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Domestic Violence

Understanding batterers

Domestic violence is in the headline news again. Michael Jace, who played a Los Angeles cop in TV's "The Shield," has been arrested in the fatal shooting of his wife. This latest case of a public health problem named by the Centers for Disease Control and Prevention as a world-wide crisis triggers a need for better understanding about the perpetrators of violent crimes.

Batterers are often identified in the criminal justice system after they have already inflicted significant abuse on their victims, or even caused death.

A batterer is someone who inflicts physical violence or severe psychological abuse during an intimate relationship. These acts can occur during a courtship, marriage, separation, or divorce. Surprisingly, 50% of married couples will experience one or more episodes of abuse during their union.

Both men and women are known to be perpetrators of violent crimes against their partners. However, men are more commonly the batterers. The increasing public health initiatives surrounding intimate partner violence tend to focus on the victims of violent crimes. But understanding what makes someone violent can also be valuable and help with early detection and prevention of violent acts.

Chemical imbalances can contribute to a biological predisposition toward aggression. Similarly, here are some neuropsychological characteristics of abusers:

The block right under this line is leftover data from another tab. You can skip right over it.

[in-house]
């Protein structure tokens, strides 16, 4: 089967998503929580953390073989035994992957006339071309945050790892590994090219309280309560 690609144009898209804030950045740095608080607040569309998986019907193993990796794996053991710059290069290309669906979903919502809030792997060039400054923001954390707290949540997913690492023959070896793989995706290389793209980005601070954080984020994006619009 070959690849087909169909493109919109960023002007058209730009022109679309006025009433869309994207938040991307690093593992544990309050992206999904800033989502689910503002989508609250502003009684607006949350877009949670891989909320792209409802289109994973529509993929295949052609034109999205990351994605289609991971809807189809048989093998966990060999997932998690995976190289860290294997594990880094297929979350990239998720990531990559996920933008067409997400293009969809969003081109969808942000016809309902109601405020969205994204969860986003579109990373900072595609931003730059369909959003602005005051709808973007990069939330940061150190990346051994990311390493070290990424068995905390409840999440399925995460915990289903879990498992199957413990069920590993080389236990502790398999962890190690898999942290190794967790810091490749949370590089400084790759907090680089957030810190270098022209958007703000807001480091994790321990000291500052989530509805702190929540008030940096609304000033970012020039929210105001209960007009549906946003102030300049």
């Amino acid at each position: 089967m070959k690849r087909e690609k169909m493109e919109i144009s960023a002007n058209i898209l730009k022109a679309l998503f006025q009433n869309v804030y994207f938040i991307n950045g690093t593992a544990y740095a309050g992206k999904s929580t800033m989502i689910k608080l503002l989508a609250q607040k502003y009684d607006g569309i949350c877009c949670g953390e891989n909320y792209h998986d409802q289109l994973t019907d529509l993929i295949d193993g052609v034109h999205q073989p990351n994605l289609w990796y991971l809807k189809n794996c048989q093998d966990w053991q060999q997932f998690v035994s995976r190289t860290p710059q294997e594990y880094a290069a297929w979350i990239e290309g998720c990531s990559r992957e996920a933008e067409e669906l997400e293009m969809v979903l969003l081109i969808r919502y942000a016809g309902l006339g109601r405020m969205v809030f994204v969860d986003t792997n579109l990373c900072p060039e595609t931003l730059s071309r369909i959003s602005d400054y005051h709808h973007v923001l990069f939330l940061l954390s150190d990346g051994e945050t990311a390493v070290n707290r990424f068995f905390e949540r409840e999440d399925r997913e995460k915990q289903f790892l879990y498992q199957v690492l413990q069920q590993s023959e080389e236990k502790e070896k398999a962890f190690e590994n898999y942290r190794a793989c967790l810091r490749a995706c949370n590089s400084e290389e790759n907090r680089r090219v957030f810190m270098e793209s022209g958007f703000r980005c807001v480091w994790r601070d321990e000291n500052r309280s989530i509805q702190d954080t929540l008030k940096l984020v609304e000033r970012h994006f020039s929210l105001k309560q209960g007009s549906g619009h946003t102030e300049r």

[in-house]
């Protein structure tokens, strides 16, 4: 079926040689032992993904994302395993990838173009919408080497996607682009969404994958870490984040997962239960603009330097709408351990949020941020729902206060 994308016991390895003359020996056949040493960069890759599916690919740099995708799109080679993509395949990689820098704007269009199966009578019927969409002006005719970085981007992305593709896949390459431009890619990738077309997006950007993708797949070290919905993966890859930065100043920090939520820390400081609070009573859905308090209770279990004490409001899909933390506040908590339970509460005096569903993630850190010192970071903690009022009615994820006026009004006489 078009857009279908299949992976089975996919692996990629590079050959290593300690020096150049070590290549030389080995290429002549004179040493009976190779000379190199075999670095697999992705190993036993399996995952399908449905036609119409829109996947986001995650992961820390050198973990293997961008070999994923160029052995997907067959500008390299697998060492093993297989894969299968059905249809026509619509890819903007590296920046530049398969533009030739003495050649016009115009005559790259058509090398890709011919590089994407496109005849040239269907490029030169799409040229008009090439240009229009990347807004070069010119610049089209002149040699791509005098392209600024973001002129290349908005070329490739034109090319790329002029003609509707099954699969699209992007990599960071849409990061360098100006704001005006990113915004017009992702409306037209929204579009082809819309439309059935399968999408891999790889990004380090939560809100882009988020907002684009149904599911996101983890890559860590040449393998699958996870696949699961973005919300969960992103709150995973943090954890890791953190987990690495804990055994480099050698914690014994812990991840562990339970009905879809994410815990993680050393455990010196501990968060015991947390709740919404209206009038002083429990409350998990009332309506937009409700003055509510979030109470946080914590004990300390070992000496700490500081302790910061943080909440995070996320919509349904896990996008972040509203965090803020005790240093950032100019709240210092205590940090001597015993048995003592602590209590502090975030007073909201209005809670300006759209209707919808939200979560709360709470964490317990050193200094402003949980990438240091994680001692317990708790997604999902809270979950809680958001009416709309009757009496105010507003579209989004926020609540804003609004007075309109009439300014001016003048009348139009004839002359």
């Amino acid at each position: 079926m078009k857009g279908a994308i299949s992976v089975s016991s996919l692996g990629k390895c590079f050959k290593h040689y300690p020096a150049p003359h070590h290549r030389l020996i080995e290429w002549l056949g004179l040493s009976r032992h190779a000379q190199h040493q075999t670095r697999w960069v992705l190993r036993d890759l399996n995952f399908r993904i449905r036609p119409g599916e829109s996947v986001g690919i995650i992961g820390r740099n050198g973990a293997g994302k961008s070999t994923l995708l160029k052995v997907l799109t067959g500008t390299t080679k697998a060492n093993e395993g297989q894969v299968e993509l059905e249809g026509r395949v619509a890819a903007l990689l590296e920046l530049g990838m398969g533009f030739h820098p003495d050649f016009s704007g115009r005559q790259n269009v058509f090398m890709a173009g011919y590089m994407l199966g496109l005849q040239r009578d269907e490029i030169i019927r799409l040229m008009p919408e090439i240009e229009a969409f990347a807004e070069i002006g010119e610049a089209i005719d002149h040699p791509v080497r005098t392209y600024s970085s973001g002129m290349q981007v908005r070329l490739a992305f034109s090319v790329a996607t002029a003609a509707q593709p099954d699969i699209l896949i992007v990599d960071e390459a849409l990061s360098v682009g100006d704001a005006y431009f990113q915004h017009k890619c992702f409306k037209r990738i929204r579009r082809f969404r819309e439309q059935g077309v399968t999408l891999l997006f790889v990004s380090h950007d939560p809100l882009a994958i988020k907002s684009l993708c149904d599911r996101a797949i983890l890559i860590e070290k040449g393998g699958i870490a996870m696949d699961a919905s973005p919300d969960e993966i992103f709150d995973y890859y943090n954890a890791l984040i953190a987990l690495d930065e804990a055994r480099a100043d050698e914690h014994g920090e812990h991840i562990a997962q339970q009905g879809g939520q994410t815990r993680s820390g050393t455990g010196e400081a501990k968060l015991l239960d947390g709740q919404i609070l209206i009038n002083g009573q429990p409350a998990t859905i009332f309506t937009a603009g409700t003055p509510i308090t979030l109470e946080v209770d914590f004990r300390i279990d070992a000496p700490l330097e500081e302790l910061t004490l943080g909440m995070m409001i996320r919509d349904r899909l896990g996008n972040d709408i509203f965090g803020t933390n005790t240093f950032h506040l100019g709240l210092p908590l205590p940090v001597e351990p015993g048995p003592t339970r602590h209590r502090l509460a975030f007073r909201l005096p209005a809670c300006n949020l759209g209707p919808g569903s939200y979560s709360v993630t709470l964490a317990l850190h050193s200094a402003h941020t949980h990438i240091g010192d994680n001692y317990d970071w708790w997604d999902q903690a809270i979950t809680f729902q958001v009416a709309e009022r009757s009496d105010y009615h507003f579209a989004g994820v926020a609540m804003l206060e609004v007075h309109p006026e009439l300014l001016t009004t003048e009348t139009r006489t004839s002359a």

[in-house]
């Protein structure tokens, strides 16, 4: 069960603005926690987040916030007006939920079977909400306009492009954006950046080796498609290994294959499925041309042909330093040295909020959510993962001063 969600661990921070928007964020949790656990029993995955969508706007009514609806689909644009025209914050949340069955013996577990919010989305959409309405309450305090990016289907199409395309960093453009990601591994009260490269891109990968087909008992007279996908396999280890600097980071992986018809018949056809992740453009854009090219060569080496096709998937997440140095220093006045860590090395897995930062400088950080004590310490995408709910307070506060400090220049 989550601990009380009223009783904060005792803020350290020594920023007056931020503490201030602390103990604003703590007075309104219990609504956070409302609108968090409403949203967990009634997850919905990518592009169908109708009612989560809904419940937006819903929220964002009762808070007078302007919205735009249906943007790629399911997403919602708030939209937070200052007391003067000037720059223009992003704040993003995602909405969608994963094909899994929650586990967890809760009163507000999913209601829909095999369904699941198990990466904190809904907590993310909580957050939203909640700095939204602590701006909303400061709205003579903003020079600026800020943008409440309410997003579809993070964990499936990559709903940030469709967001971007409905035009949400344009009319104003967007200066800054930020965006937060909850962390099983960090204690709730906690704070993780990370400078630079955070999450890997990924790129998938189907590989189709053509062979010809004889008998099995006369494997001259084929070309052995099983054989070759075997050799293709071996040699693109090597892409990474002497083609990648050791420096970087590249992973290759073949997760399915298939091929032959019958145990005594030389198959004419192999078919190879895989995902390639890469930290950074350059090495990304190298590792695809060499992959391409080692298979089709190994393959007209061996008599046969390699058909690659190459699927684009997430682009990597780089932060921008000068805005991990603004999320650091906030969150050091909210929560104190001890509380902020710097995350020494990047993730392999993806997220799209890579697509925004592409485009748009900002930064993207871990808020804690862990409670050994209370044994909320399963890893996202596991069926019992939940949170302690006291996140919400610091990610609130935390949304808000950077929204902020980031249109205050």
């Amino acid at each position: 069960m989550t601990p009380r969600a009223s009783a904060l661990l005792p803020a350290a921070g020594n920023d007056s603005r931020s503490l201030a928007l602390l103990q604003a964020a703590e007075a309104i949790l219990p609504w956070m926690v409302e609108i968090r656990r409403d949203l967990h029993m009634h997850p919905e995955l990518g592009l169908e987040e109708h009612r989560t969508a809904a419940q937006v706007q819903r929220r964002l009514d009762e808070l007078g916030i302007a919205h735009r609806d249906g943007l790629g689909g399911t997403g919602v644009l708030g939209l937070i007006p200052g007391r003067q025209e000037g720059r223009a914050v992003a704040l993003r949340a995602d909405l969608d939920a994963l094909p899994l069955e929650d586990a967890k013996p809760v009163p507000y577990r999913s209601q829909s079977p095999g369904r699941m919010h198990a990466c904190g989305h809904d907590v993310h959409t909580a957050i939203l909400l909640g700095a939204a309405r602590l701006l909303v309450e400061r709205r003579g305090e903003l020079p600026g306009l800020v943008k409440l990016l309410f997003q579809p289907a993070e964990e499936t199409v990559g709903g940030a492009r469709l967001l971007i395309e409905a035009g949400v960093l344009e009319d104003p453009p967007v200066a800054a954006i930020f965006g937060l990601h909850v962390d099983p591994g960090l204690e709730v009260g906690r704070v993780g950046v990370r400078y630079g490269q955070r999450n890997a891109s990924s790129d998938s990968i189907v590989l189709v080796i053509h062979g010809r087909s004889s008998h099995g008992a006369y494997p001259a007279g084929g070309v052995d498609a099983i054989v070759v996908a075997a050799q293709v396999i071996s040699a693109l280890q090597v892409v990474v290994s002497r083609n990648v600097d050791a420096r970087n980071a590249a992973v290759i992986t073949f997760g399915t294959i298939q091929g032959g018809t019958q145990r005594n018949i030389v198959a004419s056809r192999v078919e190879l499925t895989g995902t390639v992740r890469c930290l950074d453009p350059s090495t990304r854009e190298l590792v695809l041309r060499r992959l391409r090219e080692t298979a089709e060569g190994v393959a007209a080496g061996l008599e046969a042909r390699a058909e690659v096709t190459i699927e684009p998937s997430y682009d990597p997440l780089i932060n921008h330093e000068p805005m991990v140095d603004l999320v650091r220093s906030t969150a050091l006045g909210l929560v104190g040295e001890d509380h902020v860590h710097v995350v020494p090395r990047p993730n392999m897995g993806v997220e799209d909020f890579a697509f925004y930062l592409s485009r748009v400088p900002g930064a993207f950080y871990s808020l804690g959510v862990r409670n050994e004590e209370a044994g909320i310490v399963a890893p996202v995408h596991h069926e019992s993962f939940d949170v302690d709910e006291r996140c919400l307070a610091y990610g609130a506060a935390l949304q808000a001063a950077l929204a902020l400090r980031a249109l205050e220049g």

-Witness to violence in childhood household

-Personality type: needy, dependent, nonassertive, low self-esteem

-Pathological jealousy

-Abuse of alcohol or drugs

-Excessive concern with outward appearance

-Degrading attitude toward women

-Inability to resolve conflict with mature mechanisms

There is no easy formula to assess which individuals are going to be violent, but we do know that batterers develop through a series of complex biological and psychological vulnerabilities.

Increased awareness and research is needed to stop violent perpetrators from inflicting significant damage on victims and ending up in the criminal justice system.

 

References:

Meuer T, Seymour A, Wallace H: National Victim Assistance Academy Textbook. Washington, D.C.: U.S. Department of Justice, Domestic Violence, 2002

Walker L: Psychology and domestic violence around the world. Am Psychol 54:21-9, 1999

 

Follow me on Twitter!  https://twitter.com/HelenMFarrellMD

 

Helen M. Farrell, M.D., is a psychiatrist with Harvard Medical School. She researches forensic psychiatry and violence.

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